A man leans on a damaged boardwalk at a debris covered beach in St Augustine, Florida, on October 8, 2016, after Hurricane Matthew passed the area. Hurricane Matthew weakened to a Category 1 storm Saturday as it neared the end of a four-day rampage that left a trail of death and destruction across the Caribbean and up the US Atlantic coast. The full scale of the devastation in hurricane-hit rural Haiti became clear as the death toll surged past 400, three days after Hurricane Matthew leveled huge swaths of the country's south. / AFP / Jewel SAMAD (Photo credit should read JEWEL SAMAD/AFP/Getty Images)
A man leans on a leftover of a boardwalk in a debris covered beach in St Augustine, Florida, on October 8, 2016, after Hurricane Matthew passed the area. Hurricane Matthew weakened to a Category 1 storm Saturday as it neared the end of a four-day rampage that left a trail of death and destruction across the Caribbean and up the US Atlantic coast. The full scale of the devastation in hurricane-hit rural Haiti became clear as the death toll surged past 400, three days after Hurricane Matthew leveled huge swaths of the country's south. / AFP / Jewel SAMAD (Photo credit should read JEWEL SAMAD/AFP/Getty Images)
Relatives get ready for the funeral of Anne Dit Trozitha Zamore, who died during Hurricane Matthew, in Chantal, Haiti, October 8, 2016. REUTERS/Andres Martinez Casares
A woman tries to get food at a shelter in the school Liliane Mars Dumarsais Estime after Hurricane Matthew in Les Cayes, Haiti, October 7, 2016. REUTERS/Andres Martinez Casares TPX IMAGES OF THE DAY
Relatives cry in the funeral of Anne Dit Trozitha Zamore, who died during Hurricane Matthew, in Chantal, Haiti, October 8, 2016. REUTERS/Andres Martinez Casares
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"We're already starting to see houses being impacted, and the heart of the storm is starting to hit us," North Carolina Gov. Pat McCrory said at a news conference Saturday morning. He warned of as much as 15 inches of rain and what could be the worst flooding since 1999, when Hurricane Floyd ravaged the state, killing 52 people and causing billions of dollars in damage.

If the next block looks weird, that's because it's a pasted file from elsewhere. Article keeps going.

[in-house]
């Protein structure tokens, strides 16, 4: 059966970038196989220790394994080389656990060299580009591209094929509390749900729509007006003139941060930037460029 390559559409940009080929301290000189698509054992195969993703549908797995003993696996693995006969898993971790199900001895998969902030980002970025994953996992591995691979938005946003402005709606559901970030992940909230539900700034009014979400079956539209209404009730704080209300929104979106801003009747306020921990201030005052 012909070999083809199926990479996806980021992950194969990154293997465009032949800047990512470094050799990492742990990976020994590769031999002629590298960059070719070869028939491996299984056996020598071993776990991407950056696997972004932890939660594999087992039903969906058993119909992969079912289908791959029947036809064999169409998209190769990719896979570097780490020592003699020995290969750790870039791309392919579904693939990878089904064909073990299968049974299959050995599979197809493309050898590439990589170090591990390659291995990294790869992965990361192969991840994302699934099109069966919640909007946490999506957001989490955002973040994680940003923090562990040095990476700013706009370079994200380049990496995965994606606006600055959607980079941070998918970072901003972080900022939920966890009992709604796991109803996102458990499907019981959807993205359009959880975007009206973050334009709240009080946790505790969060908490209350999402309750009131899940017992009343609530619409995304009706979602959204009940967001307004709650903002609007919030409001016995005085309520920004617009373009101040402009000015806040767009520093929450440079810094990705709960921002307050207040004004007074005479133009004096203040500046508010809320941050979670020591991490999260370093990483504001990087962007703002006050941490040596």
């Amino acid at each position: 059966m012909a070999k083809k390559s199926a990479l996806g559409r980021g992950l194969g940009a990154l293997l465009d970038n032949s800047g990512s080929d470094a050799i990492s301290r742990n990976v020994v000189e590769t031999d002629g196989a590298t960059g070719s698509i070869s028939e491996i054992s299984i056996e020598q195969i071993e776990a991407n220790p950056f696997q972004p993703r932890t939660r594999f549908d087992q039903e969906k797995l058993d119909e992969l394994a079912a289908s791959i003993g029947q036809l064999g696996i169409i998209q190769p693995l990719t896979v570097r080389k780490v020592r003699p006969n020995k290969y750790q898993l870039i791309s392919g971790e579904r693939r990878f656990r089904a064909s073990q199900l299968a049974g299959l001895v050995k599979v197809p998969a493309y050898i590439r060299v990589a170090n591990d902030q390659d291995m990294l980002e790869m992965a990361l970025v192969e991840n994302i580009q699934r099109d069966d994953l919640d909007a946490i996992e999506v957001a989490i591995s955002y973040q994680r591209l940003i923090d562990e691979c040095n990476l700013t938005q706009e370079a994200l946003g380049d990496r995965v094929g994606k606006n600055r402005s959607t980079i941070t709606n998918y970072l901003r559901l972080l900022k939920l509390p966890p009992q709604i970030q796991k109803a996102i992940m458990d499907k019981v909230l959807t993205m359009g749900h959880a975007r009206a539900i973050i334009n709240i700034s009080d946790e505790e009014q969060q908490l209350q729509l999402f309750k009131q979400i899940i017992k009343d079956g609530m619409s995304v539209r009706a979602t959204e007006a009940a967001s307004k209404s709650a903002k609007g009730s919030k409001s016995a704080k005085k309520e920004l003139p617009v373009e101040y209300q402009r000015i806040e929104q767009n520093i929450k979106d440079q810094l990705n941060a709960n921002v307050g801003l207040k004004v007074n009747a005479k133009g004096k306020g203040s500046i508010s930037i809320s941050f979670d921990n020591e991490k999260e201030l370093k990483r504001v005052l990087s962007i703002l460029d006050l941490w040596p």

Matthew was already thrashing the Georgia and South Carolina shorelines with ferocious winds and rain Saturday morning. In historic Charleston, streets were inundated with floodwaters as surrounding areas braced for potential destruction.

"Now is the time we ask for prayer," South Carolina Gov. Nikki Haley said Friday night.

The storm cut power to more than 150,000 customers in South Carolina and some 250,000 in coastal Georgia, according to The Associated Press.

Matthew, the most powerful storm to threaten the U.S. in more than a decade, alarmed meteorologists and public officials as it swirled around the U.S.

But by and large, Matthew spared much of Florida, sidestepping the Miami and Fort Lauderdale areas.

The deepest pain was inflicted on Haiti, where the death toll reportedly soared past 800. NBC News could not immediately confirm that figure.

The first reports trickling in from the remote southwestern peninsula hit hardest by the storm were dire. The United Nations warned that more than a million people were directly affected by Matthew and that some 350,000 people were in desperate need of humanitarian assistance. Tens of thousands of people were left homeless.

"We have nothing left," Saintful Jean Perpetu, who lives in the storm-ravaged town of Jeremie, told reporters. "Our personal things, important documents like birth certificates — it's all gone. We sleep on streets with our children and nobody came to help us until now. "

The monstrous storm, Perpetu said, "took shirts from our backs."

Haiti, the poorest country in the Western Hemisphere, has been beset by disaster for many years. In addition to hurricanes, the island was rocked by a catastrophic earthquake in 2010 that killed more than 220,000 people, left 1.5 million others homeless and caused an estimated $14 billion in damage — a series of misfortunes from which it still has not recovered.